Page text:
Ministry expands chatbot services for migrant workers

An automated chatbot service for migrant workers on the Line instant messaging app has been upgraded with automatic notifications of visa and employment status, the Labor Ministry said on Friday.

The “1955 E-Line” chatbot was set up in May by the Workforce Development Agency to give migrant workers easier access to COVID-19 prevention information, offering services in English, Indonesian, Vietnamese and Thai.

The upgrade would redirect users to the “1955 Line ID and Identity Binding” website, where they could sign up for the new function, the ministry said.

Photo: ANC

By registering, workers would have access to services and notifications related to their personal employment and visa status in all four languages, he said.

The first feature of the update – which sends push notifications to subscribers reminding them of their job expiration date – was activated on Friday, director of the Labor Department’s workforce management division Hsueh said. Chien-chung (薛 鑑 忠).

The feature would send push notifications four months, 14 days and seven days before a worker’s employment term in Taiwan ends, giving them enough time to plan their future employment in Taiwan, he said. declared.

The agency is implementing the upgrade in response to the high number of migrant workers who called the ministry’s hotline in 1955 to seek help on a wide variety of issues, he said.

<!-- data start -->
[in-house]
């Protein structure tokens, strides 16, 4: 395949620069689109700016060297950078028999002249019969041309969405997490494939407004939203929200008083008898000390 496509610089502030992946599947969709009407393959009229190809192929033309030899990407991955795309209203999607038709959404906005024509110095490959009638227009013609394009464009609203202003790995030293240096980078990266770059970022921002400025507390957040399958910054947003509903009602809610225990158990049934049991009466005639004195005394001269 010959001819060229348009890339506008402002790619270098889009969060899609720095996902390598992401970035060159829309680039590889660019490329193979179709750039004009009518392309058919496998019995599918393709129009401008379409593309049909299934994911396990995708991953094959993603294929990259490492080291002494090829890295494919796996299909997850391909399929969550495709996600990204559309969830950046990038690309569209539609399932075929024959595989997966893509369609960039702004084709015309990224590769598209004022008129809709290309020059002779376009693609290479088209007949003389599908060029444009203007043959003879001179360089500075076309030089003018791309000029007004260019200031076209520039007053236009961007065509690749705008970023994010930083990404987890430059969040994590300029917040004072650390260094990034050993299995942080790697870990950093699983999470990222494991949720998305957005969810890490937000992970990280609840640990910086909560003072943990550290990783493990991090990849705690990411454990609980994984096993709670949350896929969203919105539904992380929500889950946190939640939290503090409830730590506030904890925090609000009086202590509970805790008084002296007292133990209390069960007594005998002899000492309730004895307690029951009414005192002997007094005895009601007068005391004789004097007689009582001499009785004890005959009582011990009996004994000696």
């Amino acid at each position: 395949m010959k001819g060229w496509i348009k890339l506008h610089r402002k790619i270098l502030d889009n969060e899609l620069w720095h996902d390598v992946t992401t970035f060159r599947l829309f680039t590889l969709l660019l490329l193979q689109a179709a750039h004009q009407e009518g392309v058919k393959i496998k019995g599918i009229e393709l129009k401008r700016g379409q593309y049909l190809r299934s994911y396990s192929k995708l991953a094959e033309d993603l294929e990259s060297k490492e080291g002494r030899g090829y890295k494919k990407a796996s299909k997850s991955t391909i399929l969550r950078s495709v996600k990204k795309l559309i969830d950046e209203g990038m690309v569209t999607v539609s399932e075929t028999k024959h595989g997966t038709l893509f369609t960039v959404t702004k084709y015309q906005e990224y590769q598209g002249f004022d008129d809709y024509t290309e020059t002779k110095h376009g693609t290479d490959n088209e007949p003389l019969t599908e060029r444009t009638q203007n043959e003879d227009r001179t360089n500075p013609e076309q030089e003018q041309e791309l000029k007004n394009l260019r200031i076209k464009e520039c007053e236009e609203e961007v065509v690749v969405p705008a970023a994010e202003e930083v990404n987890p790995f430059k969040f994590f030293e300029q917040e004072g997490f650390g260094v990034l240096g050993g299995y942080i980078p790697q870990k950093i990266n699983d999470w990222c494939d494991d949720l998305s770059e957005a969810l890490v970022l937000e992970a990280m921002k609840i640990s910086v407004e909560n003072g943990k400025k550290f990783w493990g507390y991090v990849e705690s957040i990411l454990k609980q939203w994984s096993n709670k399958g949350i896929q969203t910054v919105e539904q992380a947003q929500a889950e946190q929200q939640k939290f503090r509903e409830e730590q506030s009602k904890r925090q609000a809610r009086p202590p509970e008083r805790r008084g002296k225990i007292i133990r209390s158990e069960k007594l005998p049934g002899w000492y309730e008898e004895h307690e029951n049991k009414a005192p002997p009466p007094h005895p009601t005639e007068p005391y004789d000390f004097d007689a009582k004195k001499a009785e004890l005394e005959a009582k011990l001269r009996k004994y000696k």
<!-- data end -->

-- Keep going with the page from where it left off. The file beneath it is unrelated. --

The hotline receives numerous complaints from migrant workers who say they face language barriers when dealing with local regulations, as well as questions about their visa status as they have limited access to their records, a said Hsueh.

Migrant workers could lose track of their visas and employment status because their passports are often withheld by their employers, he said, adding that they often rely on their employers and employment agencies. to track their status.

Since the implementation of the chatbot, more than 120,000 people have registered and delivered an average of 200 messages per subscriber, he said.

Seventy percent of the messages contained information about COVID-19 prevention, 16 percent related to the rights of migrant workers and 14 percent were safety reminders, Hsueh said.

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